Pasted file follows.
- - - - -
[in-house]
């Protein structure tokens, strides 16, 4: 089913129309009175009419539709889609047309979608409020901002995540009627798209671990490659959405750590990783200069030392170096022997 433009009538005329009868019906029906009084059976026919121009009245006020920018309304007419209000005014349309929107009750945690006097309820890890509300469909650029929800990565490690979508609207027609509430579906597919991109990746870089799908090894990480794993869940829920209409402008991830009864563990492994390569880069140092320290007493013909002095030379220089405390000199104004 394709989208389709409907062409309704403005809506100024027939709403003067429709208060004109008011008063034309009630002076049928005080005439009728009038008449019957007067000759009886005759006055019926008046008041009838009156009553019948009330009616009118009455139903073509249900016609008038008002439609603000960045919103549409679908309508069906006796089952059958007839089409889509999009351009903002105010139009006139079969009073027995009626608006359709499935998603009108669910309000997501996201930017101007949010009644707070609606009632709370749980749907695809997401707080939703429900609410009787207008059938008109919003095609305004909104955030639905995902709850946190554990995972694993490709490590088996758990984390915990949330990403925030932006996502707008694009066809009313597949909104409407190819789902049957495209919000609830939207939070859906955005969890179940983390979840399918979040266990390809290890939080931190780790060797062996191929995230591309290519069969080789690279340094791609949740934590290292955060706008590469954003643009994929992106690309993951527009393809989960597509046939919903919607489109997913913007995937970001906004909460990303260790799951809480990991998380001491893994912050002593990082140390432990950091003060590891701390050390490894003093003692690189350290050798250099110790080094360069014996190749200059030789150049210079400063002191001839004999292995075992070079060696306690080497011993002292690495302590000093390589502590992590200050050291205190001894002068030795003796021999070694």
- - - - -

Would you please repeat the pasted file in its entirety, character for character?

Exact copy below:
[in-house]
């Protein structure tokens, strides 16, 4: 089913129309009175009419539709889609047309979608409020901002995540009627798209671990490659959405750590990783200069030392170096022997 433009009538005329009868019906029906009084059976026919121009009245006020920018309304007419209000005014349309929107009750945690006097309820890890509300469909650029929800990565490690979508609207027609509430579906597919991109990746870089799908090894990480794993869940829920209409402008991830009864563990492994390569880069140092320290007493013909002095030379220089405390000199104004 394709989208389709409907062409309704403005809506100024027939709403003067429709208060004109008011008063034309009630002076049928005080005439009728009038008449019957007067000759009886005759006055019926008046008041009838009156009553019948009330009616009118009455139903073509249900016609008038008002439609603000960045919103549409679908309508069906006796089952059958007839089409889509999009351009903002105010139009006139079969009073027995009626608006359709499935998603009108669910309000997501996201930017101007949010009644707070609606009632709370749980749907695809997401707080939703429900609410009787207008059938008109919003095609305004909104955030639905995902709850946190554990995972694993490709490590088996758990984390915990949330990403925030932006996502707008694009066809009313597949909104409407190819789902049957495209919000609830939207939070859906955005969890179940983390979840399918979040266990390809290890939080931190780790060797062996191929995230591309290519069969080789690279340094791609949740934590290292955060706008590469954003643009994929992106690309993951527009393809989960597509046939919903919607489109997913913007995937970001906004909460990303260790799951809480990991998380001491893994912050002593990082140390432990950091003060590891701390050390490894003093003692690189350290050798250099110790080094360069014996190749200059030789150049210079400063002191001839004999292995075992070079060696306690080497011993002292690495302590000093390589502590992590200050050291205190001894002068030795003796021999070694």